Fall: "The Origin of Species" by Charles Darwin Peter Wainwright
Winter: Monterey Bay Aquarium and tidal pool field trip: Student presentations on related topics. Rick Grosberg
Winter: "Franken-lab: Students present their research ideas, solicit feedback for manuscripts, lead discussions of relevant papers related to their work. Rick Karban
Spring: Hot topics in evolution and ecology: weekly stories in popular media/dissecting the science behind them. Richard McElreath
Spring: McLaughlin Reserve, Arboretum, and other botanical locations: Student lead discussion on topical subjects followed by exploration of the habitat (focus on plants and their interactions with local biota). Susan Harrison
Spring: (Bodega Marine Lab students): "The Sushi Economy" by Sasha Issenberg along with accompanying papers on tuna ecology and fisheries biology. Eric Sanford
   
2006-2007  
Fall: Vegetational transect of the Sierras (reading, discussion, and field trip) Art Shapiro
Fall: Intersection of conservation and evolutionary theory. Brad Shaffer, Truman Young, and Tim Caro
Winter: Marine phylogeography with an emphasis on dispersal of larval forms; included a field trip to Bodega harbor and tide pools. Eric Sanford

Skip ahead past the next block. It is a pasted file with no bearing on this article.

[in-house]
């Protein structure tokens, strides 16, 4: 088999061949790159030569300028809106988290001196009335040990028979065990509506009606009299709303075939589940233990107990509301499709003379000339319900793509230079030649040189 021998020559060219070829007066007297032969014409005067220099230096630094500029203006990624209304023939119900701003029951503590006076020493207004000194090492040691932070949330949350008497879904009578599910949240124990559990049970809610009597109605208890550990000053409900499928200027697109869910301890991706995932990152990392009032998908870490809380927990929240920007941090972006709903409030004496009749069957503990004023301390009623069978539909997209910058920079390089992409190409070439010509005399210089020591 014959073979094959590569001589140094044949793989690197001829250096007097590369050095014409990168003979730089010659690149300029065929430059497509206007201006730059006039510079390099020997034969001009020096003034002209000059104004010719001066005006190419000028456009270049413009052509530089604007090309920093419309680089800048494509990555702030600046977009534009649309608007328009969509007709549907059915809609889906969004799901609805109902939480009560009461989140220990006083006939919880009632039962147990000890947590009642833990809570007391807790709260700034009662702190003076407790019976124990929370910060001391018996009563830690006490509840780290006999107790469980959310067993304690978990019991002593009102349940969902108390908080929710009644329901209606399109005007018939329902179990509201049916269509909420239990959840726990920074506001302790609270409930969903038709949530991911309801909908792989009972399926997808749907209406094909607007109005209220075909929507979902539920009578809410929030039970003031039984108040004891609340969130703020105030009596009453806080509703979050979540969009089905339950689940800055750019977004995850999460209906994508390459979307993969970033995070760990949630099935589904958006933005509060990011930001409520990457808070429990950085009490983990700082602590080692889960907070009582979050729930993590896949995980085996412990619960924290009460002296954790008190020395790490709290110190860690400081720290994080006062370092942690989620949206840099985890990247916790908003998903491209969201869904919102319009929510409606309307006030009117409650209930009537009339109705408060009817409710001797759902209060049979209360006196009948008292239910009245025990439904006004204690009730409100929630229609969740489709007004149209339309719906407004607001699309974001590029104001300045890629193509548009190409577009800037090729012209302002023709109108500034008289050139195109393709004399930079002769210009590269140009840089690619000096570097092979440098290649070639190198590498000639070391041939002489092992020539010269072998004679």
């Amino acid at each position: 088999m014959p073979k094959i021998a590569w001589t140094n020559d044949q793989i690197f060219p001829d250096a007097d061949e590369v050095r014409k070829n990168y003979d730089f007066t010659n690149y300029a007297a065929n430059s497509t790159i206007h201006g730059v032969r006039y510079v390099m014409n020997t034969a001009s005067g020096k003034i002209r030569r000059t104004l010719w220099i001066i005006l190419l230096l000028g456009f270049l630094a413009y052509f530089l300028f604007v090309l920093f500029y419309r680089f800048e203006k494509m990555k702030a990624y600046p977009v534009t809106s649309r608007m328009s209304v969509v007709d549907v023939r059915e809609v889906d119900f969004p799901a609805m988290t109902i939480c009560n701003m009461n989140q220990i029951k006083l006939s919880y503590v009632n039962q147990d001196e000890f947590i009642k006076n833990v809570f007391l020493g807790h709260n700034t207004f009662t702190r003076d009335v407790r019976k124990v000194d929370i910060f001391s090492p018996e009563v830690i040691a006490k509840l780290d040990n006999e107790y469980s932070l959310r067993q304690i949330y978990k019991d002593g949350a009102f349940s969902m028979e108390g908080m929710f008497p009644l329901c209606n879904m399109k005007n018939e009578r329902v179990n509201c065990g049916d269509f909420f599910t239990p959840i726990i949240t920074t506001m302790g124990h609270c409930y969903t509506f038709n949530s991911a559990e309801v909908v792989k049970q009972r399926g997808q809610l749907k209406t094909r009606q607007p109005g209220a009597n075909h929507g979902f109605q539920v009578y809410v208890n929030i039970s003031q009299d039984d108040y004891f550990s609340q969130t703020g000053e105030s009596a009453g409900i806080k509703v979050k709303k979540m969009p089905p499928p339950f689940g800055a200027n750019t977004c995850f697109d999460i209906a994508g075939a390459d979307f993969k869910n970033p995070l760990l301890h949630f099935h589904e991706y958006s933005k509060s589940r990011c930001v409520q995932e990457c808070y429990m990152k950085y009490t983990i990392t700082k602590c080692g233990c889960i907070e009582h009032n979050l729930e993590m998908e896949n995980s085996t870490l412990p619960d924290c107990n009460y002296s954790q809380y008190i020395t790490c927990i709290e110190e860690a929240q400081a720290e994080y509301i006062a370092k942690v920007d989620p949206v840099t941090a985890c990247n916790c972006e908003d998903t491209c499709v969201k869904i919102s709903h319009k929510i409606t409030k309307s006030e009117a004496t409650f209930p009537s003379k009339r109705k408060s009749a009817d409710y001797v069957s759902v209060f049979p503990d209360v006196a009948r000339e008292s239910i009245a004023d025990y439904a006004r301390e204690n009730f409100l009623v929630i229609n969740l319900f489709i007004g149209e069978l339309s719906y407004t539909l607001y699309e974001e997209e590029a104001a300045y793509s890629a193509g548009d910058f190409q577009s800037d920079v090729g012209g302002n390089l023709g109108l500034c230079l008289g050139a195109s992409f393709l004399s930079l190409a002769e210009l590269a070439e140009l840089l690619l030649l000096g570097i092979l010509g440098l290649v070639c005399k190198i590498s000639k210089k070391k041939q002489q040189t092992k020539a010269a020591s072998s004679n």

Winter: Peer review of current student research. Michael Turelli
Spring: A review of various science articles in different news media: Student review and discussion. Phil Ward
Spring: Student lead review of cutting edge research in their related fields. Jim Griesemer
   
2005-2006  
Fall: Scientists as Advocates. Readings and discussion. Cathy Toft
Fall: Human Behavioral Ecology. Readings and discussion. Monique Borgerhoff-Mulder
Winter: Discussion of topics relating to dispersal. Kevin Rice, Mark Schwartz, Gerat Vermeij
Winter: Student presentation of current research. Sharon Lawler
Spring: "The Malay Archipelago" by Alfred Russell Wallace Tim Caro
Spring: Field trip to Monterey Bay Aquarium and tidal areas. Jay Stachowicz
   
2004-2005  
Fall: "Life on a Young Plant" by Andres Knoll Jay Rosenheim
Fall: Fire Ecology. Review relevant papers with field trip to McLaughlin Reserve. Susan Harrison
Winter: "Evolution's Rainbow" by Joan Roughgarden Maureen Stanton
Winter: Topics related to dispersal. Peter Wainwright
Spring: Student presentation of their current research. Practice in public speaking and seminar organization. David Begun, Peter Wainwright
Spring: Peer review of their current research. Sergey Nuzhdin
   
2003-2004  
Fall: Paleological and Ecological Approaches to understanding diversity. Gerat Vermeij
Fall: "Assembling California" by John McPhee Sharon Lawler
Winter: Student presentation of their current research. Susan Harrison
Winter: "Life Solution" by Simon Conway Morris. Discussion of convergent evolution to include outside papers. Artyom Kopp
Spring: Student presentation of their current research. Judy Stamps
Spring: Student presentation of their current research. Truman Young

 

Curriculum

Faculty

Admissions

Alumni

Back to Top